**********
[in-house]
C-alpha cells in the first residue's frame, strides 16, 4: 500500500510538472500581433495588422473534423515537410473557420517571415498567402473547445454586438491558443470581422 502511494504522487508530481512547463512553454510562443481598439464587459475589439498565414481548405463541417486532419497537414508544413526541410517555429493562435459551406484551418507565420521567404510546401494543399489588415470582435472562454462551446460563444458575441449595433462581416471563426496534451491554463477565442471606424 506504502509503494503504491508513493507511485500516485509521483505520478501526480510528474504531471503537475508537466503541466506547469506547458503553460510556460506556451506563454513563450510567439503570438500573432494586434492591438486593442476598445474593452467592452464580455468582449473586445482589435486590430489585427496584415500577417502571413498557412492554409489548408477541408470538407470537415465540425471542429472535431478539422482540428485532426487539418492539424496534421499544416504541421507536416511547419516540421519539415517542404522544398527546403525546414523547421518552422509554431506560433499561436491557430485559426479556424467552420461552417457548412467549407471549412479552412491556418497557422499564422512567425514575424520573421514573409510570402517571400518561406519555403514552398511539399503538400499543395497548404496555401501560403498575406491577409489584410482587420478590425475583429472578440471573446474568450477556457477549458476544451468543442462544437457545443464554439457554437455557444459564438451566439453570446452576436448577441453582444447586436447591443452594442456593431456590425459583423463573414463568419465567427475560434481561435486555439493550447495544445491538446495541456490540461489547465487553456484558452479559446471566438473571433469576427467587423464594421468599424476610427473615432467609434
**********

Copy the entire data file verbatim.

[in-house]
C-alpha cells in the first residue's frame, strides 16, 4: 500500500510538472500581433495588422473534423515537410473557420517571415498567402473547445454586438491558443470581422 502511494504522487508530481512547463512553454510562443481598439464587459475589439498565414481548405463541417486532419497537414508544413526541410517555429493562435459551406484551418507565420521567404510546401494543399489588415470582435472562454462551446460563444458575441449595433462581416471563426496534451491554463477565442471606424 506504502509503494503504491508513493507511485500516485509521483505520478501526480510528474504531471503537475508537466503541466506547469506547458503553460510556460506556451506563454513563450510567439503570438500573432494586434492591438486593442476598445474593452467592452464580455468582449473586445482589435486590430489585427496584415500577417502571413498557412492554409489548408477541408470538407470537415465540425471542429472535431478539422482540428485532426487539418492539424496534421499544416504541421507536416511547419516540421519539415517542404522544398527546403525546414523547421518552422509554431506560433499561436491557430485559426479556424467552420461552417457548412467549407471549412479552412491556418497557422499564422512567425514575424520573421514573409510570402517571400518561406519555403514552398511539399503538400499543395497548404496555401501560403498575406491577409489584410482587420478590425475583429472578440471573446474568450477556457477549458476544451468543442462544437457545443464554439457554437455557444459564438451566439453570446452576436448577441453582444447586436447591443452594442456593431456590425459583423463573414463568419465567427475560434481561435486555439493550447495544445491538446495541456490540461489547465487553456484558452479559446471566438473571433469576427467587423464594421468599424476610427473615432467609434